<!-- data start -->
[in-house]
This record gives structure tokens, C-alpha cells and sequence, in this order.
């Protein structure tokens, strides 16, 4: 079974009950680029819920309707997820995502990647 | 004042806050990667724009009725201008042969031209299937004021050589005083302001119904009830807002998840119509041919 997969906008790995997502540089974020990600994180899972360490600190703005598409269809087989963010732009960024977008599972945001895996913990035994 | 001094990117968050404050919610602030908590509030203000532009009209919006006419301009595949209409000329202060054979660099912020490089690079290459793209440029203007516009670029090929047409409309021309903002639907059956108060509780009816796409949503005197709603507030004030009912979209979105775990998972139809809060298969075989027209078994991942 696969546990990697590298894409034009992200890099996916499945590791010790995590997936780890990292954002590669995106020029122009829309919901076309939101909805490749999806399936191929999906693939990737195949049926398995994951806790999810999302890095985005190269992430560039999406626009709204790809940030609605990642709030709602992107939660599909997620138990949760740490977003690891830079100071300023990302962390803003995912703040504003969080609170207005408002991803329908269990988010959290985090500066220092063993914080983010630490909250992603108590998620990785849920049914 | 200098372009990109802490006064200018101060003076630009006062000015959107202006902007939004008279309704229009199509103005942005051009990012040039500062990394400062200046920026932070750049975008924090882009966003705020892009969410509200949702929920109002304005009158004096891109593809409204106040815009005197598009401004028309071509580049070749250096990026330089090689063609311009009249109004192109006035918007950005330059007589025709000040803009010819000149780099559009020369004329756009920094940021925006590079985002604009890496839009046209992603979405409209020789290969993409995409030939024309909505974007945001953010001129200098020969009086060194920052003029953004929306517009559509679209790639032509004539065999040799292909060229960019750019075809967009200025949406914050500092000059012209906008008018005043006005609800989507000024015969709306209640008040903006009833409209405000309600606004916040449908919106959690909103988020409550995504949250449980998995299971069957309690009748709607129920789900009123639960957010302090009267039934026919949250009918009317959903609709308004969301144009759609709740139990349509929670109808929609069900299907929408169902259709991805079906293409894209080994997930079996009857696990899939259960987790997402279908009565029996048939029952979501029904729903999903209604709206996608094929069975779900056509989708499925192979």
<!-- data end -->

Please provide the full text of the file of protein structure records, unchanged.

[in-house]
This record gives structure tokens, C-alpha cells and sequence, in this order.
């Protein structure tokens, strides 16, 4: 079974009950680029819920309707997820995502990647 | 004042806050990667724009009725201008042969031209299937004021050589005083302001119904009830807002998840119509041919 997969906008790995997502540089974020990600994180899972360490600190703005598409269809087989963010732009960024977008599972945001895996913990035994 | 001094990117968050404050919610602030908590509030203000532009009209919006006419301009595949209409000329202060054979660099912020490089690079290459793209440029203007516009670029090929047409409309021309903002639907059956108060509780009816796409949503005197709603507030004030009912979209979105775990998972139809809060298969075989027209078994991942 696969546990990697590298894409034009992200890099996916499945590791010790995590997936780890990292954002590669995106020029122009829309919901076309939101909805490749999806399936191929999906693939990737195949049926398995994951806790999810999302890095985005190269992430560039999406626009709204790809940030609605990642709030709602992107939660599909997620138990949760740490977003690891830079100071300023990302962390803003995912703040504003969080609170207005408002991803329908269990988010959290985090500066220092063993914080983010630490909250992603108590998620990785849920049914 | 200098372009990109802490006064200018101060003076630009006062000015959107202006902007939004008279309704229009199509103005942005051009990012040039500062990394400062200046920026932070750049975008924090882009966003705020892009969410509200949702929920109002304005009158004096891109593809409204106040815009005197598009401004028309071509580049070749250096990026330089090689063609311009009249109004192109006035918007950005330059007589025709000040803009010819000149780099559009020369004329756009920094940021925006590079985002604009890496839009046209992603979405409209020789290969993409995409030939024309909505974007945001953010001129200098020969009086060194920052003029953004929306517009559509679209790639032509004539065999040799292909060229960019750019075809967009200025949406914050500092000059012209906008008018005043006005609800989507000024015969709306209640008040903006009833409209405000309600606004916040449908919106959690909103988020409550995504949250449980998995299971069957309690009748709607129920789900009123639960957010302090009267039934026919949250009918009317959903609709308004969301144009759609709740139990349509929670109808929609069900299907929408169902259709991805079906293409894209080994997930079996009857696990899939259960987790997402279908009565029996048939029952979501029904729903999903209604709206996608094929069975779900056509989708499925192979």